Friday, October 23, 2020
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Q&A: Behind the Mobile COVID-19 Testing Pod

Q&A: Behind the Mobile COVID-19 Testing Pod
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Led by the Citizen Care Pods Corp., a multi-disciplinary team—WZMH Architects, PCL Construction, Insight Enterprises, and Microsoft—collaborated to bring the project from concept to reality in less than a month

How does one create a safe bubble on a construction site? That was the challenge Zenon Radewych, principal at Toronto-based WZMH Architects, discussed with client Carl Demarco of media entertainment company Camillion Corp. when the pandemic started spreading across North America in mid-March. Together, they came up with the Citizen Care Pod—a portable unit like a shipping container, where on-site workers can be screened and tested year-round for COVID-19. 

Together with PCL Construction, Citizen Care Pods Corp. has built and sold more than 100 pods for between $20,000 to $140,000 each since its June 16 launch (Demarco is CEO and Chairman). The group collaborated with Microsoft to develop the technology used inside the units.

For Canadian Business, Brenda Bouw talked to Zenon Radewych about the Citizen Care Pod:

Zenon Radewych, principal at WZMH Architects

What do these pods look like?

The pods are about nine feet high, eight feet wide and come in either 20-foot or 40-foot lengths—that’s the size of one or two parking stalls. We also have smaller, 4-by-4 foot or 4-by-8 foot telephone-booth-style pods. The intention of those smaller pods is that they be used for screening and testing at places like airports and conventions centres. 

The biggest order we’ve had to date is 90 pods purchased by the Manitoba government to use as visitation rooms for families with loved ones in long-term-care homes. 

How is the unit built?

We start off with a raw sea container and cut openings for doors and windows. We fully insulate it and finish it on the inside with materials you’d see in a lab or hospital environment and put in an advanced heating and air conditioning and ventilation system. The units are pressured, so if there’s an opening in the glass when there’s testing, for example, any contaminants from the outside won’t flow inside. We also use HEPA filters to capture any bacteria inside.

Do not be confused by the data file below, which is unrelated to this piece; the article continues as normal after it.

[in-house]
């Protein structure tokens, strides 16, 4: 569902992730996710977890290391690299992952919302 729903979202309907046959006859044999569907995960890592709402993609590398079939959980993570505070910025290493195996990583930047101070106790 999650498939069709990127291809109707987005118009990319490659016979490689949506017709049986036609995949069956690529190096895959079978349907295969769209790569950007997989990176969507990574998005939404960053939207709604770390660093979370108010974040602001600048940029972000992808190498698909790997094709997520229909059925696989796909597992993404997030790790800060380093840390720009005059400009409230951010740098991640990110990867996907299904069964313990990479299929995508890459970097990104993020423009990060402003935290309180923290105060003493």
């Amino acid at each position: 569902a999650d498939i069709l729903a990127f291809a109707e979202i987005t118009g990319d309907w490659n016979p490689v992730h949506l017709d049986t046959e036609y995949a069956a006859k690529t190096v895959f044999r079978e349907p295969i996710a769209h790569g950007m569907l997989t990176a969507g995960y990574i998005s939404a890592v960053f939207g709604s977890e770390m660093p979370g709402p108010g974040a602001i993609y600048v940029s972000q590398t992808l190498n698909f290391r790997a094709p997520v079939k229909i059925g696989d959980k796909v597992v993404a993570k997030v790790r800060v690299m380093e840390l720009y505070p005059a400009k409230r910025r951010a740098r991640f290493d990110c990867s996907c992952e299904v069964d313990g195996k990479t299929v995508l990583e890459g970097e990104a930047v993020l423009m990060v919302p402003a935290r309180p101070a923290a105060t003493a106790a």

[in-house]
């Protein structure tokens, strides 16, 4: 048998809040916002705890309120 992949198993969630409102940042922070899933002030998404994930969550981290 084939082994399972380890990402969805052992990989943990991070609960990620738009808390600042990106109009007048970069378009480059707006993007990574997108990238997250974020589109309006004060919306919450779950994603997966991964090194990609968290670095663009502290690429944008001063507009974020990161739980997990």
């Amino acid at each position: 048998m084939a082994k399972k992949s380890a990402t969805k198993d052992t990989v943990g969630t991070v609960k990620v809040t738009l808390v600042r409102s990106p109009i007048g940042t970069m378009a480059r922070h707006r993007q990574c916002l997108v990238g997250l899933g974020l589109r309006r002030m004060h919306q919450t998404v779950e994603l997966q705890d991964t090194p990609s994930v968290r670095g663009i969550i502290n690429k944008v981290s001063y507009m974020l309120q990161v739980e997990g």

It’s basically a building you plug into a wall outlet and away you go. It’s good for year-round use. It’s also very easy to transport; you can put it on a flatbed truck, on a plane, a train or a boat. 

What’s it like working with different companies on this project?

It’s very collaborative. There is no captain of the ship. We’re all captains in our own way. That’s made it pretty fun. What often happens in a lot of projects, when you get a lot of captains, there’s usually a lot of conflicts. On this project, there wasn’t. Everyone put their egos aside, put on the table their areas of expertise and we ran with it.

Is the company profitable?

It’s not a profitable business yet. It might take a while. It’s still very much about seeing how we can help at this point: How can we give back, based on what we do?

How does it feel to be involved in the fight against COVID-19?

Having something like this to work on, especially at the beginning of the pandemic when things were very grey and uncertain, is great. It has put a smile on the faces of the people working on it; the energy and enthusiasm from the team were very high because we knew we were working on something good. It’s our little contribution to hopefully making a bit of a difference.

This interview has been edited and condensed.



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